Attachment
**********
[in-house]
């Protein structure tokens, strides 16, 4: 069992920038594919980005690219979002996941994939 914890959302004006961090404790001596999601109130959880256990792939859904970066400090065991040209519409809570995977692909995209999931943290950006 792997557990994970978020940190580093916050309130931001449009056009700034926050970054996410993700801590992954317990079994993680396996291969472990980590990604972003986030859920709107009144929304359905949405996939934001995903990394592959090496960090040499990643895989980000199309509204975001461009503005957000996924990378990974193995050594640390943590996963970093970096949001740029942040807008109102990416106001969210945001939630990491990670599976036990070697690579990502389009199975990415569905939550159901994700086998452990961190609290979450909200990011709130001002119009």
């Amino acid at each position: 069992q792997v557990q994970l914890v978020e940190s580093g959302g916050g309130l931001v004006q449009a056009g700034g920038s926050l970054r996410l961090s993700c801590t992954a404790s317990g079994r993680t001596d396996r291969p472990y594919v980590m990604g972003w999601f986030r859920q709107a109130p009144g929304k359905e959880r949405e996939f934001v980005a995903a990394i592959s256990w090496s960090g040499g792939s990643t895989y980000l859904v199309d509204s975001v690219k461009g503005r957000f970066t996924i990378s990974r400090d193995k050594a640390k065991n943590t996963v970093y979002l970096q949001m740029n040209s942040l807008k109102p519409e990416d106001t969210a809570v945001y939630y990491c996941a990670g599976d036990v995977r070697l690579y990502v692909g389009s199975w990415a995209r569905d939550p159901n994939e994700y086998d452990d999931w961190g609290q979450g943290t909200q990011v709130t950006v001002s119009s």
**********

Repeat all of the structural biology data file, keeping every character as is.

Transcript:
[in-house]
């Protein structure tokens, strides 16, 4: 069992920038594919980005690219979002996941994939 914890959302004006961090404790001596999601109130959880256990792939859904970066400090065991040209519409809570995977692909995209999931943290950006 792997557990994970978020940190580093916050309130931001449009056009700034926050970054996410993700801590992954317990079994993680396996291969472990980590990604972003986030859920709107009144929304359905949405996939934001995903990394592959090496960090040499990643895989980000199309509204975001461009503005957000996924990378990974193995050594640390943590996963970093970096949001740029942040807008109102990416106001969210945001939630990491990670599976036990070697690579990502389009199975990415569905939550159901994700086998452990961190609290979450909200990011709130001002119009």
């Amino acid at each position: 069992q792997v557990q994970l914890v978020e940190s580093g959302g916050g309130l931001v004006q449009a056009g700034g920038s926050l970054r996410l961090s993700c801590t992954a404790s317990g079994r993680t001596d396996r291969p472990y594919v980590m990604g972003w999601f986030r859920q709107a109130p009144g929304k359905e959880r949405e996939f934001v980005a995903a990394i592959s256990w090496s960090g040499g792939s990643t895989y980000l859904v199309d509204s975001v690219k461009g503005r957000f970066t996924i990378s990974r400090d193995k050594a640390k065991n943590t996963v970093y979002l970096q949001m740029n040209s942040l807008k109102p519409e990416d106001t969210a809570v945001y939630y990491c996941a990670g599976d036990v995977r070697l690579y990502v692909g389009s199975w990415a995209r569905d939550p159901n994939e994700y086998d452990d999931w961190g609290q979450g943290t909200q990011v709130t950006v001002s119009s």